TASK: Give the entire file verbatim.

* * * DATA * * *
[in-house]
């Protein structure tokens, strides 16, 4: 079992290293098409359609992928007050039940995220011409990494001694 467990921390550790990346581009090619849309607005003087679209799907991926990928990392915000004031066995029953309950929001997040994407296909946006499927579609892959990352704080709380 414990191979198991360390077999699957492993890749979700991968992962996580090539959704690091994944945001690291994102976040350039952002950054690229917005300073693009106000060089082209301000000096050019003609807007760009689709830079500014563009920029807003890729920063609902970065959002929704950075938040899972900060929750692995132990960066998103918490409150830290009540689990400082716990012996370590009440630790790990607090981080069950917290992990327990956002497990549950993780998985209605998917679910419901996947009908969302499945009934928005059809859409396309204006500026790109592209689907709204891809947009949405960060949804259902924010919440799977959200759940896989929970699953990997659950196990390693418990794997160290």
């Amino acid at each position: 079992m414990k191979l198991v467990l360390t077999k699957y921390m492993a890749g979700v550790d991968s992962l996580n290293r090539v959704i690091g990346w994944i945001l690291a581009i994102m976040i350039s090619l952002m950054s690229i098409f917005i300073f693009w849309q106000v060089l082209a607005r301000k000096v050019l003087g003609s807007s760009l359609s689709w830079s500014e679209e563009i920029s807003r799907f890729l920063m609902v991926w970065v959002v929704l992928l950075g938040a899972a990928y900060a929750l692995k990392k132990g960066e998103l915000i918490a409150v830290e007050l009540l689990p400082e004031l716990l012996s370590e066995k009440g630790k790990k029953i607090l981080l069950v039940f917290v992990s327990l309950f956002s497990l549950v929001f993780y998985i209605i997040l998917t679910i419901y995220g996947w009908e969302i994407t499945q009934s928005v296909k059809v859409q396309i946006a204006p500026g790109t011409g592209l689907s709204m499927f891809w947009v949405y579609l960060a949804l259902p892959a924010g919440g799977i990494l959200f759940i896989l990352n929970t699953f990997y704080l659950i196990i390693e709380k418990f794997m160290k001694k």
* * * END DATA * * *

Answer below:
[in-house]
């Protein structure tokens, strides 16, 4: 079992290293098409359609992928007050039940995220011409990494001694 467990921390550790990346581009090619849309607005003087679209799907991926990928990392915000004031066995029953309950929001997040994407296909946006499927579609892959990352704080709380 414990191979198991360390077999699957492993890749979700991968992962996580090539959704690091994944945001690291994102976040350039952002950054690229917005300073693009106000060089082209301000000096050019003609807007760009689709830079500014563009920029807003890729920063609902970065959002929704950075938040899972900060929750692995132990960066998103918490409150830290009540689990400082716990012996370590009440630790790990607090981080069950917290992990327990956002497990549950993780998985209605998917679910419901996947009908969302499945009934928005059809859409396309204006500026790109592209689907709204891809947009949405960060949804259902924010919440799977959200759940896989929970699953990997659950196990390693418990794997160290």
């Amino acid at each position: 079992m414990k191979l198991v467990l360390t077999k699957y921390m492993a890749g979700v550790d991968s992962l996580n290293r090539v959704i690091g990346w994944i945001l690291a581009i994102m976040i350039s090619l952002m950054s690229i098409f917005i300073f693009w849309q106000v060089l082209a607005r301000k000096v050019l003087g003609s807007s760009l359609s689709w830079s500014e679209e563009i920029s807003r799907f890729l920063m609902v991926w970065v959002v929704l992928l950075g938040a899972a990928y900060a929750l692995k990392k132990g960066e998103l915000i918490a409150v830290e007050l009540l689990p400082e004031l716990l012996s370590e066995k009440g630790k790990k029953i607090l981080l069950v039940f917290v992990s327990l309950f956002s497990l549950v929001f993780y998985i209605i997040l998917t679910i419901y995220g996947w009908e969302i994407t499945q009934s928005v296909k059809v859409q396309i946006a204006p500026g790109t011409g592209l689907s709204m499927f891809w947009v949405y579609l960060a949804l259902p892959a924010g919440g799977i990494l959200f759940i896989l990352n929970t699953f990997y704080l659950i196990i390693e709380k418990f794997m160290k001694k």